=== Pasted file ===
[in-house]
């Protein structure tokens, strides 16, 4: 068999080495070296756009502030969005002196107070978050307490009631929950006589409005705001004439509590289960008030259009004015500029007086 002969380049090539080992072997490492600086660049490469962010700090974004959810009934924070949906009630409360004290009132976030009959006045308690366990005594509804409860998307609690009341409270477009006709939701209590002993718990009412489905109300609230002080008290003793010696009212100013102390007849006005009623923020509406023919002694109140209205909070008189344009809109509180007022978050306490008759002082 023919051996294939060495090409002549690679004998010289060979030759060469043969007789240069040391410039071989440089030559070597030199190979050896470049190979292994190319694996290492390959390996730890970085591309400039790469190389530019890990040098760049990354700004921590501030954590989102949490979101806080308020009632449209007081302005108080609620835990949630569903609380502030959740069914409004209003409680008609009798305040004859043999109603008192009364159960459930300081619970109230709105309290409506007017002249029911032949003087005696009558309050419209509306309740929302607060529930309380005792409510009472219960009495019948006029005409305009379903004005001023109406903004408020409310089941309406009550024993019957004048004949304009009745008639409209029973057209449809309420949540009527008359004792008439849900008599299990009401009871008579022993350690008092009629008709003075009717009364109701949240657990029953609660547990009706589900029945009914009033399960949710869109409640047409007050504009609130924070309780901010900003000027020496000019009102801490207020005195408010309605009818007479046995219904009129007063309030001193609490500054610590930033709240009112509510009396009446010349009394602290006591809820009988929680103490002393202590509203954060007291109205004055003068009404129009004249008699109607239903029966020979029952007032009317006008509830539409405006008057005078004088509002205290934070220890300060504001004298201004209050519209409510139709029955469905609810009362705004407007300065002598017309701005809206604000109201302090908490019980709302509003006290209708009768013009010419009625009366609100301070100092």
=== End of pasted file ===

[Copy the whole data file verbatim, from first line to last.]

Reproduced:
[in-house]
């Protein structure tokens, strides 16, 4: 068999080495070296756009502030969005002196107070978050307490009631929950006589409005705001004439509590289960008030259009004015500029007086 002969380049090539080992072997490492600086660049490469962010700090974004959810009934924070949906009630409360004290009132976030009959006045308690366990005594509804409860998307609690009341409270477009006709939701209590002993718990009412489905109300609230002080008290003793010696009212100013102390007849006005009623923020509406023919002694109140209205909070008189344009809109509180007022978050306490008759002082 023919051996294939060495090409002549690679004998010289060979030759060469043969007789240069040391410039071989440089030559070597030199190979050896470049190979292994190319694996290492390959390996730890970085591309400039790469190389530019890990040098760049990354700004921590501030954590989102949490979101806080308020009632449209007081302005108080609620835990949630569903609380502030959740069914409004209003409680008609009798305040004859043999109603008192009364159960459930300081619970109230709105309290409506007017002249029911032949003087005696009558309050419209509306309740929302607060529930309380005792409510009472219960009495019948006029005409305009379903004005001023109406903004408020409310089941309406009550024993019957004048004949304009009745008639409209029973057209449809309420949540009527008359004792008439849900008599299990009401009871008579022993350690008092009629008709003075009717009364109701949240657990029953609660547990009706589900029945009914009033399960949710869109409640047409007050504009609130924070309780901010900003000027020496000019009102801490207020005195408010309605009818007479046995219904009129007063309030001193609490500054610590930033709240009112509510009396009446010349009394602290006591809820009988929680103490002393202590509203954060007291109205004055003068009404129009004249008699109607239903029966020979029952007032009317006008509830539409405006008057005078004088509002205290934070220890300060504001004298201004209050519209409510139709029955469905609810009362705004407007300065002598017309701005809206604000109201302090908490019980709302509003006290209708009768013009010419009625009366609100301070100092």